Showing posts from February, 2016

Violence. Boring. Tension. Boring.

On Saturday morning I reviewed "The Glorious Heresies", a novel by Lisa McInerney, on Amazon. Saturday night I went to see "The Revenant". Both struck me as having the same structure. Violence and boredom, tension and boredom. After 50 pages of "The Glorious Heresies" I got the feeling that the rest of the book would be the same. Portraits of the violence and desperation of the poor in Cork, Ireland. Page after page would be the same. I stopped reading because of the tedium of it. After the first 30 minutes of "The Revenant" I began to think that the rest of the film would be more of the same. I was right. Violence, tension, boredom, wishing the film would end. As I sat there I wondered if it was so hard to make an artwork of some kind which is not so... so... violent. It seems to me that it mocks the real stuff happening to real people. Another thing the book and the film had in common was that they were both very wel

I hate code-signing like I hated networks in the 1980s.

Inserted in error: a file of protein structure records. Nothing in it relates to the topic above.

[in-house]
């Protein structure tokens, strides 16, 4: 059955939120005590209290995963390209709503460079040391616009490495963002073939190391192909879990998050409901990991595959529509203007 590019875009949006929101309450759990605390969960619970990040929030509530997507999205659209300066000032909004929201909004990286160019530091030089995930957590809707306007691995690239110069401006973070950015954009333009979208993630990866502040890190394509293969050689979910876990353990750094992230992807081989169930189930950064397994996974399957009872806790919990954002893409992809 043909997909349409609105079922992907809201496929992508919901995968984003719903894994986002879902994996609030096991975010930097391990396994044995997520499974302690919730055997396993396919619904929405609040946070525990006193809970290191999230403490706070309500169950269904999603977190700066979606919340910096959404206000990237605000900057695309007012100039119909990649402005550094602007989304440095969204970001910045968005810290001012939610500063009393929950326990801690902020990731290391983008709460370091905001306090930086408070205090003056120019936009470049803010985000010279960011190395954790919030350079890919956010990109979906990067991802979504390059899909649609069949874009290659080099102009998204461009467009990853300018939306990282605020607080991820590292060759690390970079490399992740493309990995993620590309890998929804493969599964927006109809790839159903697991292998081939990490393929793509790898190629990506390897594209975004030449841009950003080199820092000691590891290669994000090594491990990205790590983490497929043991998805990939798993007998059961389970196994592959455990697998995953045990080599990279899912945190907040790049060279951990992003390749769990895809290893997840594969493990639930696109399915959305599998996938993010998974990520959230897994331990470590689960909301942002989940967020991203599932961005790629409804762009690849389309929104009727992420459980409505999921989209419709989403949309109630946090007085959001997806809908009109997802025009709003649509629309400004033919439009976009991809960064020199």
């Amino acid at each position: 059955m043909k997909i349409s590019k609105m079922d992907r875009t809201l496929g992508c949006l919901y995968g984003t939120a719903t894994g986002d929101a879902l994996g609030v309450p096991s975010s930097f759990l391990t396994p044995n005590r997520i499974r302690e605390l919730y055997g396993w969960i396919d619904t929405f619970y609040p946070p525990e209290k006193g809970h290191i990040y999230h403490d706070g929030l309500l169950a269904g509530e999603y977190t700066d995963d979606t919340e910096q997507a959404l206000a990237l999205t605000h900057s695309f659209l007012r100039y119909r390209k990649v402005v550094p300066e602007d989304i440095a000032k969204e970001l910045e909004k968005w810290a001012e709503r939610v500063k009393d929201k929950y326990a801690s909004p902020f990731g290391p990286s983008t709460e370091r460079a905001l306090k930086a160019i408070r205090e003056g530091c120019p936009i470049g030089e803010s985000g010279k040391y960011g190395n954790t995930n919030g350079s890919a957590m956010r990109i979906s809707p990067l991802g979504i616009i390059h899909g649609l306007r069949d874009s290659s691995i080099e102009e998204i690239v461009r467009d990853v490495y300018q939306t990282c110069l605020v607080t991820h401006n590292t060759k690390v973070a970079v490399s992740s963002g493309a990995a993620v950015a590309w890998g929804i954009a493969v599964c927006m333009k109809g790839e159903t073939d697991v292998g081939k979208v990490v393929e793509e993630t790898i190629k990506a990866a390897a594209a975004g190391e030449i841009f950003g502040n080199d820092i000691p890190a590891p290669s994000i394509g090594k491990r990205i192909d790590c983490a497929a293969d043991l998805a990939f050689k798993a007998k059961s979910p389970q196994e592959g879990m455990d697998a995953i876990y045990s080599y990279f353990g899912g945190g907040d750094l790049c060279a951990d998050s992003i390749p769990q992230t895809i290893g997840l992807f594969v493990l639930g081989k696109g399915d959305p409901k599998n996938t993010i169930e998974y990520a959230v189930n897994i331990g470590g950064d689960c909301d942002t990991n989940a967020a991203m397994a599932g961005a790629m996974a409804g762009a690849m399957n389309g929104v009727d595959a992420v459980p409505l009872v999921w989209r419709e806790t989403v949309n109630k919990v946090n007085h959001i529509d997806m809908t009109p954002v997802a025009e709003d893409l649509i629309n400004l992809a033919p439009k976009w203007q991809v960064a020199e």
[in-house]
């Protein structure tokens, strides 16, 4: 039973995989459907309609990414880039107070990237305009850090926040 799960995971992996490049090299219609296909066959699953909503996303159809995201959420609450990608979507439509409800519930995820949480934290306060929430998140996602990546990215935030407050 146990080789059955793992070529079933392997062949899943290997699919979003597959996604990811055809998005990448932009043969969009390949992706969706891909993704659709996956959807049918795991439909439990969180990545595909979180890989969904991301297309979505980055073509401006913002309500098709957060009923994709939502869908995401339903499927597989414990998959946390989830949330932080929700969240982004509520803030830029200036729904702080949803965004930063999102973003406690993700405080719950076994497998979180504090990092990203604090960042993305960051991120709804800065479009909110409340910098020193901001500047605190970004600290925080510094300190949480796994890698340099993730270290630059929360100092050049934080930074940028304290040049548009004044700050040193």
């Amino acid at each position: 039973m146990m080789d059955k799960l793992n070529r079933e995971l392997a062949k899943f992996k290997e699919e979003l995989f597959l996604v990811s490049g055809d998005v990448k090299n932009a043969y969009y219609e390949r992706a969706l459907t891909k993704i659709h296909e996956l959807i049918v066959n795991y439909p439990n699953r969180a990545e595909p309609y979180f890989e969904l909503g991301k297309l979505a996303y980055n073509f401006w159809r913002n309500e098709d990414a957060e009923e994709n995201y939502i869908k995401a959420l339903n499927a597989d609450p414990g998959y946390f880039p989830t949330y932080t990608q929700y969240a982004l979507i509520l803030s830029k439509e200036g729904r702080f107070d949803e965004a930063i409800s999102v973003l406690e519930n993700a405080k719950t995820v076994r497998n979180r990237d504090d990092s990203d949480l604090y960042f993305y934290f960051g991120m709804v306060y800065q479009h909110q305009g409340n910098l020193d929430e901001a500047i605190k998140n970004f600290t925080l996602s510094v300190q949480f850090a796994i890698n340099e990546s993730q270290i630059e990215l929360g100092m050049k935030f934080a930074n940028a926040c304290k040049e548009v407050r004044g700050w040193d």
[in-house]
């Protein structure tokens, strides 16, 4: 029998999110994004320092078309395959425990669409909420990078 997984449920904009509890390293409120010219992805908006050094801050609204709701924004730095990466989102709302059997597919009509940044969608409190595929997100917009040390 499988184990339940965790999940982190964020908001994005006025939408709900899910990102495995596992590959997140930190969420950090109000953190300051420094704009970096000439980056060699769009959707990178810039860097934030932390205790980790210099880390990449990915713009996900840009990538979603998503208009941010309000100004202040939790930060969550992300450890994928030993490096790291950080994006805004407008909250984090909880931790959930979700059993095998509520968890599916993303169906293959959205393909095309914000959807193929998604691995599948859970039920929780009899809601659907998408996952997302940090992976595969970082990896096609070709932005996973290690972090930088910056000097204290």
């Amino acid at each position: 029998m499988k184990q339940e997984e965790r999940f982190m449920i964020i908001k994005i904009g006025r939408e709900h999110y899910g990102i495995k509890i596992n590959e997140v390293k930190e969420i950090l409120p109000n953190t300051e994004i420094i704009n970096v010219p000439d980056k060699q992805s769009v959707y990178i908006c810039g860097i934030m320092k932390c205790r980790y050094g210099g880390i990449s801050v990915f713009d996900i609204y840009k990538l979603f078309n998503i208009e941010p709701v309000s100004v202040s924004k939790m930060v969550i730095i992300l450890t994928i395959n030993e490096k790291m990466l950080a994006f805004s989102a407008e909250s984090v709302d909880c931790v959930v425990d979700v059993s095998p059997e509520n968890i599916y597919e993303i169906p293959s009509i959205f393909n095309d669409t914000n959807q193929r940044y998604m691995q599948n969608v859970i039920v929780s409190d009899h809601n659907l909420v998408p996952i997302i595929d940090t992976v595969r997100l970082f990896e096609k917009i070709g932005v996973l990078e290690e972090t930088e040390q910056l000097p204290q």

Warning: This blog is a mix of technical help to those in the same situation as myself, as well as a gripe/snarl/outpouring/angry rant about of the idiocy of this. Ends with an expletive not deleted. In the 1980s getting a network to go between 2 or more computers was, to me, a chaotic enterprise. The knowledge you needed was baroque and ever changing. So as soon as you understood it the technology would change and you'd have to learn new stuff to do the same thing all over again. So I left networks to the masochists who liked them. Now there's another subject about which I have the same feelings. Code signing. I have to do it once every three years or so and I forget how it works each time, or it changes how it works each time. So I hate the subject. But I thought: If I blog about it I'll have to be clear, precise and informative in the blog. I'll have to really understand it. So here goes... Code signing means adding some bytes to a p